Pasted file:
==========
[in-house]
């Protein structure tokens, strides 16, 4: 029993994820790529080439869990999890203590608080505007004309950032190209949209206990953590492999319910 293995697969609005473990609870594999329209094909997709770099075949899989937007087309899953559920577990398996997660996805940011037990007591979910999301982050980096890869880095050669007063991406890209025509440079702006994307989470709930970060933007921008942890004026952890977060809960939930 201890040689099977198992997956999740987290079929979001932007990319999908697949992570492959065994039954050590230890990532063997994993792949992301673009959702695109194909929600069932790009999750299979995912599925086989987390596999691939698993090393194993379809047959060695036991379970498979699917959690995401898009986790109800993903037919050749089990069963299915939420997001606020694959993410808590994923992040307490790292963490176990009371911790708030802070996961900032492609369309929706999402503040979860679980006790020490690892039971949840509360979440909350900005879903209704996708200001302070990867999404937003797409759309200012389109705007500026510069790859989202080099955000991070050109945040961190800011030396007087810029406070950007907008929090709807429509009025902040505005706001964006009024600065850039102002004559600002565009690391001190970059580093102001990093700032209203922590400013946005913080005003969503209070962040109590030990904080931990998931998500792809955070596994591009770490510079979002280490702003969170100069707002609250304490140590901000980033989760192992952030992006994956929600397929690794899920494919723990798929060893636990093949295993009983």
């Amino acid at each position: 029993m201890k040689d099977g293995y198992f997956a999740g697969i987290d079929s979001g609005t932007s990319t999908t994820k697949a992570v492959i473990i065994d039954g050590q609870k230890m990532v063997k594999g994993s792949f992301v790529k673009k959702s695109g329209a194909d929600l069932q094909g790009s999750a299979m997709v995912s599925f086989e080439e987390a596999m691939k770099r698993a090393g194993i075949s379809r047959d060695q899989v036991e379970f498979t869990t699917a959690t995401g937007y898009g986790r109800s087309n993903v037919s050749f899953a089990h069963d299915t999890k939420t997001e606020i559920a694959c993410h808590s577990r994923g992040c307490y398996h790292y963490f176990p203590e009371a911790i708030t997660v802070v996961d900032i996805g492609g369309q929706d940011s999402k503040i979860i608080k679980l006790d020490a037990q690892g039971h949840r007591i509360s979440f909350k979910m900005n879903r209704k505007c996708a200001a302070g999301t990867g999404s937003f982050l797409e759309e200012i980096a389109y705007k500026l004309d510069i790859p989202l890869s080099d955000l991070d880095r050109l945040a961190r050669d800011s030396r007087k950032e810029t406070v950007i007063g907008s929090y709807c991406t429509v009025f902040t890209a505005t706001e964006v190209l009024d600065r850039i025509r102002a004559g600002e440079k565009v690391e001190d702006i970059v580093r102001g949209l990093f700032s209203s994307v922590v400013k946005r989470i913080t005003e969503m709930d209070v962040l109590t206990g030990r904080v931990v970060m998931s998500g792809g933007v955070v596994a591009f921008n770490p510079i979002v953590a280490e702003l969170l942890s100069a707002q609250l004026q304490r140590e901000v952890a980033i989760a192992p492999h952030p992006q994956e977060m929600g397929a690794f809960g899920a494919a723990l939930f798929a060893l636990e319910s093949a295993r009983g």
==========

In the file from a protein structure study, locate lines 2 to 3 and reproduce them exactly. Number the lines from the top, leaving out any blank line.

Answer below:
């Protein structure tokens, strides 16, 4: 029993994820790529080439869990999890203590608080505007004309950032190209949209206990953590492999319910 293995697969609005473990609870594999329209094909997709770099075949899989937007087309899953559920577990398996997660996805940011037990007591979910999301982050980096890869880095050669007063991406890209025509440079702006994307989470709930970060933007921008942890004026952890977060809960939930 201890040689099977198992997956999740987290079929979001932007990319999908697949992570492959065994039954050590230890990532063997994993792949992301673009959702695109194909929600069932790009999750299979995912599925086989987390596999691939698993090393194993379809047959060695036991379970498979699917959690995401898009986790109800993903037919050749089990069963299915939420997001606020694959993410808590994923992040307490790292963490176990009371911790708030802070996961900032492609369309929706999402503040979860679980006790020490690892039971949840509360979440909350900005879903209704996708200001302070990867999404937003797409759309200012389109705007500026510069790859989202080099955000991070050109945040961190800011030396007087810029406070950007907008929090709807429509009025902040505005706001964006009024600065850039102002004559600002565009690391001190970059580093102001990093700032209203922590400013946005913080005003969503209070962040109590030990904080931990998931998500792809955070596994591009770490510079979002280490702003969170100069707002609250304490140590901000980033989760192992952030992006994956929600397929690794899920494919723990798929060893636990093949295993009983």
């Amino acid at each position: 029993m201890k040689d099977g293995y198992f997956a999740g697969i987290d079929s979001g609005t932007s990319t999908t994820k697949a992570v492959i473990i065994d039954g050590q609870k230890m990532v063997k594999g994993s792949f992301v790529k673009k959702s695109g329209a194909d929600l069932q094909g790009s999750a299979m997709v995912s599925f086989e080439e987390a596999m691939k770099r698993a090393g194993i075949s379809r047959d060695q899989v036991e379970f498979t869990t699917a959690t995401g937007y898009g986790r109800s087309n993903v037919s050749f899953a089990h069963d299915t999890k939420t997001e606020i559920a694959c993410h808590s577990r994923g992040c307490y398996h790292y963490f176990p203590e009371a911790i708030t997660v802070v996961d900032i996805g492609g369309q929706d940011s999402k503040i979860i608080k679980l006790d020490a037990q690892g039971h949840r007591i509360s979440f909350k979910m900005n879903r209704k505007c996708a200001a302070g999301t990867g999404s937003f982050l797409e759309e200012i980096a389109y705007k500026l004309d510069i790859p989202l890869s080099d955000l991070d880095r050109l945040a961190r050669d800011s030396r007087k950032e810029t406070v950007i007063g907008s929090y709807c991406t429509v009025f902040t890209a505005t706001e964006v190209l009024d600065r850039i025509r102002a004559g600002e440079k565009v690391e001190d702006i970059v580093r102001g949209l990093f700032s209203s994307v922590v400013k946005r989470i913080t005003e969503m709930d209070v962040l109590t206990g030990r904080v931990v970060m998931s998500g792809g933007v955070v596994a591009f921008n770490p510079i979002v953590a280490e702003l969170l942890s100069a707002q609250l004026q304490r140590e901000v952890a980033i989760a192992p492999h952030p992006q994956e977060m929600g397929a690794f809960g899920a494919a723990l939930f798929a060893l636990e319910s093949a295993r009983g």